Using the FeatureReader to Query a Geodatabase

Liz Sanderson
Liz Sanderson
  • Updated

FME Version

  • FME 2022.0


FME contains a number of transformers specifically designed for use with databases. These come under the workflows category in the Transformer Gallery . Such transformers are commonly used to query a database, but can also be used to dispatch updates and insertions or perform spatial relationships with data residing in a database.
For our purposes, a geodatabase is an example of such a database.


There are no Esri licensing requirements for this tutorial. Although the demonstration shows the Esri Geodatabase (File Geodb) reader, you can use the Esri Geodatabase (File Geodb Open API) reader/writer instead.  For more information on required ArcGIS license levels, please see Required ArcGIS License Types for FME Geodatabase Formats.



Why use a Transformer?

Transformers are sometimes preferable to using a writer to carry out updates because you may wish to only apply a change to a small subset of data, or you may wish to use a special where clause that isn’t available when you choose a writer's UPDATE mode. However, unless you need these functions for a specific reason, you should use a writer instead.


The ArcSDEQuerier is a transformer for issuing commands to an ArcSDE database. This transformer can issue update and delete commands, but – as mentioned – it’s better to use the SDE writer where possible. In query mode a full set of spatial interactions is available.



The FeatureReader transformer can be used to read any FME-supported format of data. The first use of this transformer is to simply read a dataset, just like a reader. The transformer is initiated by an incoming feature to read an existing dataset. It then returns the contents of the dataset as features. In other words, it is really doing the job of a Workbench reader, but in the transformation phase of the workspace. The initiator feature(s) can come from a reader, or from a Creator transformer.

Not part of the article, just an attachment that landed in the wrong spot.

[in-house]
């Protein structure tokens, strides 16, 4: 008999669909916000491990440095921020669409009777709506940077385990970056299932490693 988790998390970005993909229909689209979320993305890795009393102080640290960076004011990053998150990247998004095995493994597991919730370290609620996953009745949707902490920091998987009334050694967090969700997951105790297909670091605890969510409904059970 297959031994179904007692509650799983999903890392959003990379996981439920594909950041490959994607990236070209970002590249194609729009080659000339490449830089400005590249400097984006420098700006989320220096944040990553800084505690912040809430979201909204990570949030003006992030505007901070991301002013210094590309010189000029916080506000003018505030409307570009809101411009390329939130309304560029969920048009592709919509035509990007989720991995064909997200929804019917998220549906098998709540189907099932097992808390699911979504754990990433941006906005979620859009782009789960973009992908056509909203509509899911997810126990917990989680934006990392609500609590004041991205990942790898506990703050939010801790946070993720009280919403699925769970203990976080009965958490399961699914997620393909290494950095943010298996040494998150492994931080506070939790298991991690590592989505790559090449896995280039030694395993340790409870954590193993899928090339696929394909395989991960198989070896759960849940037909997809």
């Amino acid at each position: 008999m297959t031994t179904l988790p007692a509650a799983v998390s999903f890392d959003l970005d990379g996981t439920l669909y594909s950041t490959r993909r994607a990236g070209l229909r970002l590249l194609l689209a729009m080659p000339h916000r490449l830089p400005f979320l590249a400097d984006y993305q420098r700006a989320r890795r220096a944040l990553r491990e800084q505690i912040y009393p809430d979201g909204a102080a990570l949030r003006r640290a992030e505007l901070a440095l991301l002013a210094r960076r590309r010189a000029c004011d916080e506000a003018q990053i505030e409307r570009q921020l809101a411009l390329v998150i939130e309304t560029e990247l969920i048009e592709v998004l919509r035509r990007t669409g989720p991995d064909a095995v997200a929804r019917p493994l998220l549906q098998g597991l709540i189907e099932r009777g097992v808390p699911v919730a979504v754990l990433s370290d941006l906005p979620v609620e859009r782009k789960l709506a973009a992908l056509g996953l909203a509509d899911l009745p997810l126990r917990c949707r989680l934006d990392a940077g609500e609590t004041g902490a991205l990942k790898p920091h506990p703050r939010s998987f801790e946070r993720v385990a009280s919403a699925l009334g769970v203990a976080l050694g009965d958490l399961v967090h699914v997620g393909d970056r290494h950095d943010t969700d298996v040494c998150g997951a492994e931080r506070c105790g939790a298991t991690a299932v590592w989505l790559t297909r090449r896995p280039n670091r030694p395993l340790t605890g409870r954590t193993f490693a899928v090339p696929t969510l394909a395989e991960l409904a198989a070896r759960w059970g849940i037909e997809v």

The second role of this transformer is to carry out spatial and non-spatial queries on the data being read. In this way, any format of data may be treated as if it were a database. For example, if the initiator feature is a polygon, the FeatureReader can be made to read point features from a selected dataset, where those points fall inside the incoming polygon.

The example below will demonstrate such functionality.

Source Data

Grid (Esri File Geodatabase Feature Class)


Address Points (Esri File Geodatabase Feature Class)


In the above images, we see a visualization of the Grid and Address Points feature classes as well as their accompanying attributes.


Step-by-step Instructions

The task here is to read all Addresses within a specified city grid square. Because the addresses do not have a city grid cross-reference, this will have to be done with a spatial, rather than non-spatial, query.
One method would be to read the entire address dataset, then filter it against the chosen Grid square. However, as demonstrated below, a more efficient way to perform the task will be to use a FeatureReader transformer.

1. Read Grid Data
Open FME Workbench and start a blank workspace. Add an Esri Geodatabase (File Geodb) reader to the canvas and browse to the Database_Transformers.gdb dataset, which you can download from the Files section of this article. Then open the Parameters.